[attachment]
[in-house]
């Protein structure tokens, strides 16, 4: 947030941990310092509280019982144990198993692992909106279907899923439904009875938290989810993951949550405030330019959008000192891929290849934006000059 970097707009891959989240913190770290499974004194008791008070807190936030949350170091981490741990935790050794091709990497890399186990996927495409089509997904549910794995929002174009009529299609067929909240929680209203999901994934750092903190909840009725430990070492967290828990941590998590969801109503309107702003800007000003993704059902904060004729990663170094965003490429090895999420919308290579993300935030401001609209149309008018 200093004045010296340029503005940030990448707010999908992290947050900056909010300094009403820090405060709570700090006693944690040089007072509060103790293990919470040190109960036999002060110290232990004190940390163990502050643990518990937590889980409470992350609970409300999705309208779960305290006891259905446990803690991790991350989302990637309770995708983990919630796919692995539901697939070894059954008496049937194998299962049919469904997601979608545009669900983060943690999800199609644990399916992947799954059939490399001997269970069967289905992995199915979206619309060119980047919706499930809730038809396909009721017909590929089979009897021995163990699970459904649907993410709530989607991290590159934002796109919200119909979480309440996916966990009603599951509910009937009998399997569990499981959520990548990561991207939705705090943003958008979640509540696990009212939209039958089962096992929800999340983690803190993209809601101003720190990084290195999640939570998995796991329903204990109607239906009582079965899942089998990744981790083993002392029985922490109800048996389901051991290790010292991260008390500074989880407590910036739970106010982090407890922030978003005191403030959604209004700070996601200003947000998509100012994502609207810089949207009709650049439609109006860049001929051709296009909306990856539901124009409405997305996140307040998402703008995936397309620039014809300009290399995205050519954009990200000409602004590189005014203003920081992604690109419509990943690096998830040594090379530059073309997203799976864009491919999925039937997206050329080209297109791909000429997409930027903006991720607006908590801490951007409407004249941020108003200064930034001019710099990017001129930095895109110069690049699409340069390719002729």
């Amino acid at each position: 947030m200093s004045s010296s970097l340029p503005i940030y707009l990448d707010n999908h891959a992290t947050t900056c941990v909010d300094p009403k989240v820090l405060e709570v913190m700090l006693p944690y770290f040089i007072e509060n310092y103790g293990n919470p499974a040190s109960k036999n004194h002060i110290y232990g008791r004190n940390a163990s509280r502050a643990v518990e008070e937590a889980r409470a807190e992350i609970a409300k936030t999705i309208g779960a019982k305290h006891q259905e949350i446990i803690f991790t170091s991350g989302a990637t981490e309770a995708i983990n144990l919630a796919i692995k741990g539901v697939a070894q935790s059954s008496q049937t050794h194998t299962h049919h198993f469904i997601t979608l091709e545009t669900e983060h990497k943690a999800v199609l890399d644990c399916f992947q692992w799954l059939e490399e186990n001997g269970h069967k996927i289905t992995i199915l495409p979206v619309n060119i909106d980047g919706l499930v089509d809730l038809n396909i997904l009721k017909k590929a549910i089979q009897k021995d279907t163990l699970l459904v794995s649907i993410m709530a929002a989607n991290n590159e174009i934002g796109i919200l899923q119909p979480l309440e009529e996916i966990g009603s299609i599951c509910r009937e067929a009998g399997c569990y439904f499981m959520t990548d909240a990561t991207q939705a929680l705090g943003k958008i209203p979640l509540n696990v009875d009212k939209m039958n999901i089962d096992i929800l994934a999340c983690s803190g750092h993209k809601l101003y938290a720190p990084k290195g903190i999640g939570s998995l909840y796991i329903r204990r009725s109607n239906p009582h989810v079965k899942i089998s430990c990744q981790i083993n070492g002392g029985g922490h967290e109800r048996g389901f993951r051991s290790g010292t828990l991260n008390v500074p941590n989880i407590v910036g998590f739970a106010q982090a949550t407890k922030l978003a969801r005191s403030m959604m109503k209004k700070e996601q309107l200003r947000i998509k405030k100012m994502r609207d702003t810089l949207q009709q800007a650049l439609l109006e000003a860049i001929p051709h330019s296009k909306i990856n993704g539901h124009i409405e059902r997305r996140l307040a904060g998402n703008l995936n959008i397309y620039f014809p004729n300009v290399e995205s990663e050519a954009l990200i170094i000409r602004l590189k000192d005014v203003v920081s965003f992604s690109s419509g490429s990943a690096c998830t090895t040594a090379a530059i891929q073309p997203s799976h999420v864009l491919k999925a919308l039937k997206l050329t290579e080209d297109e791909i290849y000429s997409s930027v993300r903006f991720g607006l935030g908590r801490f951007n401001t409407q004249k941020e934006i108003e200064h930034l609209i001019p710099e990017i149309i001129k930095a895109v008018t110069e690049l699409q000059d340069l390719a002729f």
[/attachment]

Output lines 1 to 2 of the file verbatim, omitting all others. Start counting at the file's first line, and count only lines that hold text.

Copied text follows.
[in-house]
């Protein structure tokens, strides 16, 4: 947030941990310092509280019982144990198993692992909106279907899923439904009875938290989810993951949550405030330019959008000192891929290849934006000059 970097707009891959989240913190770290499974004194008791008070807190936030949350170091981490741990935790050794091709990497890399186990996927495409089509997904549910794995929002174009009529299609067929909240929680209203999901994934750092903190909840009725430990070492967290828990941590998590969801109503309107702003800007000003993704059902904060004729990663170094965003490429090895999420919308290579993300935030401001609209149309008018 200093004045010296340029503005940030990448707010999908992290947050900056909010300094009403820090405060709570700090006693944690040089007072509060103790293990919470040190109960036999002060110290232990004190940390163990502050643990518990937590889980409470992350609970409300999705309208779960305290006891259905446990803690991790991350989302990637309770995708983990919630796919692995539901697939070894059954008496049937194998299962049919469904997601979608545009669900983060943690999800199609644990399916992947799954059939490399001997269970069967289905992995199915979206619309060119980047919706499930809730038809396909009721017909590929089979009897021995163990699970459904649907993410709530989607991290590159934002796109919200119909979480309440996916966990009603599951509910009937009998399997569990499981959520990548990561991207939705705090943003958008979640509540696990009212939209039958089962096992929800999340983690803190993209809601101003720190990084290195999640939570998995796991329903204990109607239906009582079965899942089998990744981790083993002392029985922490109800048996389901051991290790010292991260008390500074989880407590910036739970106010982090407890922030978003005191403030959604209004700070996601200003947000998509100012994502609207810089949207009709650049439609109006860049001929051709296009909306990856539901124009409405997305996140307040998402703008995936397309620039014809300009290399995205050519954009990200000409602004590189005014203003920081992604690109419509990943690096998830040594090379530059073309997203799976864009491919999925039937997206050329080209297109791909000429997409930027903006991720607006908590801490951007409407004249941020108003200064930034001019710099990017001129930095895109110069690049699409340069390719002729």